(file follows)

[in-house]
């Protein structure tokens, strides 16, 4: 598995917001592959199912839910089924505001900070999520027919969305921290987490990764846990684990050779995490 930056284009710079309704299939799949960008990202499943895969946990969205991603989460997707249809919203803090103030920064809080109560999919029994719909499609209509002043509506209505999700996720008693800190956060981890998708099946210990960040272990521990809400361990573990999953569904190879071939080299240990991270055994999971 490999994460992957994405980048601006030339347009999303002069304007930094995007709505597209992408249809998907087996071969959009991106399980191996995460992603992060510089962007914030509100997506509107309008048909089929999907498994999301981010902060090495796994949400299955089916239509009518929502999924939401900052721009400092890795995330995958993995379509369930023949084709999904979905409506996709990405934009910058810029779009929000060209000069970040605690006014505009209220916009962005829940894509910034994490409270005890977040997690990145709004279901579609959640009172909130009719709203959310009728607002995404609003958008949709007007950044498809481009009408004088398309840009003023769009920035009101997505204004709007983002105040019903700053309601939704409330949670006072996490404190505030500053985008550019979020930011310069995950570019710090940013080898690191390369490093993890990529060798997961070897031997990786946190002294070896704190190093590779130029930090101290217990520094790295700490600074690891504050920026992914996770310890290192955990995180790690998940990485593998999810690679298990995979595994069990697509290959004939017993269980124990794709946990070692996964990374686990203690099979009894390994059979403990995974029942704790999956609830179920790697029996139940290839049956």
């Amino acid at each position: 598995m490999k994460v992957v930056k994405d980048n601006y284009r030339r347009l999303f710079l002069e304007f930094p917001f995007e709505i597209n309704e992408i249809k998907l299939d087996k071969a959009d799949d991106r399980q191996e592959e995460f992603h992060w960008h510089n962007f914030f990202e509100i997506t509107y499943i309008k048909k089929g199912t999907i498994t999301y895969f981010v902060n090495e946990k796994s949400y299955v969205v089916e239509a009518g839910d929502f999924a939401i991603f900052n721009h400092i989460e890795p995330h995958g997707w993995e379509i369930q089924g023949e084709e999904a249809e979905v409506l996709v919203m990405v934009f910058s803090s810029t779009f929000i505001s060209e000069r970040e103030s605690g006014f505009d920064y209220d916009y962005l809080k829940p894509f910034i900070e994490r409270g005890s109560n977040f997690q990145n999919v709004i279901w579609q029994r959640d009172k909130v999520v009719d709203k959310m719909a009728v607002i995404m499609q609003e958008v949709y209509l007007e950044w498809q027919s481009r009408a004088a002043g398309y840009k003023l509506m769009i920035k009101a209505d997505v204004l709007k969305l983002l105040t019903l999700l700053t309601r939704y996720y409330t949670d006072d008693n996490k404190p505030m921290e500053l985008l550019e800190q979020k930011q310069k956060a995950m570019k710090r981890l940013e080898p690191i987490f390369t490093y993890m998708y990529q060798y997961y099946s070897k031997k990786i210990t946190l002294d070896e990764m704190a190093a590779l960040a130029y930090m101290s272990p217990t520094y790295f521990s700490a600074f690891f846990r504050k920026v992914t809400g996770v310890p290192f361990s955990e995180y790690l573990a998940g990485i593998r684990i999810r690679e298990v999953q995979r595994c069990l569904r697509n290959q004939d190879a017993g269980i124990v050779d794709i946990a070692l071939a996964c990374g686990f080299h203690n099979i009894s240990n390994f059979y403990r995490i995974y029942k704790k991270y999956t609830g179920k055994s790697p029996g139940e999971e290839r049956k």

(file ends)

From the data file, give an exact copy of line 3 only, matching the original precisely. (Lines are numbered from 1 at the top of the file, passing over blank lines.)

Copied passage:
């Amino acid at each position: 598995m490999k994460v992957v930056k994405d980048n601006y284009r030339r347009l999303f710079l002069e304007f930094p917001f995007e709505i597209n309704e992408i249809k998907l299939d087996k071969a959009d799949d991106r399980q191996e592959e995460f992603h992060w960008h510089n962007f914030f990202e509100i997506t509107y499943i309008k048909k089929g199912t999907i498994t999301y895969f981010v902060n090495e946990k796994s949400y299955v969205v089916e239509a009518g839910d929502f999924a939401i991603f900052n721009h400092i989460e890795p995330h995958g997707w993995e379509i369930q089924g023949e084709e999904a249809e979905v409506l996709v919203m990405v934009f910058s803090s810029t779009f929000i505001s060209e000069r970040e103030s605690g006014f505009d920064y209220d916009y962005l809080k829940p894509f910034i900070e994490r409270g005890s109560n977040f997690q990145n999919v709004i279901w579609q029994r959640d009172k909130v999520v009719d709203k959310m719909a009728v607002i995404m499609q609003e958008v949709y209509l007007e950044w498809q027919s481009r009408a004088a002043g398309y840009k003023l509506m769009i920035k009101a209505d997505v204004l709007k969305l983002l105040t019903l999700l700053t309601r939704y996720y409330t949670d006072d008693n996490k404190p505030m921290e500053l985008l550019e800190q979020k930011q310069k956060a995950m570019k710090r981890l940013e080898p690191i987490f390369t490093y993890m998708y990529q060798y997961y099946s070897k031997k990786i210990t946190l002294d070896e990764m704190a190093a590779l960040a130029y930090m101290s272990p217990t520094y790295f521990s700490a600074f690891f846990r504050k920026v992914t809400g996770v310890p290192f361990s955990e995180y790690l573990a998940g990485i593998r684990i999810r690679e298990v999953q995979r595994c069990l569904r697509n290959q004939d190879a017993g269980i124990v050779d794709i946990a070692l071939a996964c990374g686990f080299h203690n099979i009894s240990n390994f059979y403990r995490i995974y029942k704790k991270y999956t609830g179920k055994s790697p029996g139940e999971e290839r049956k």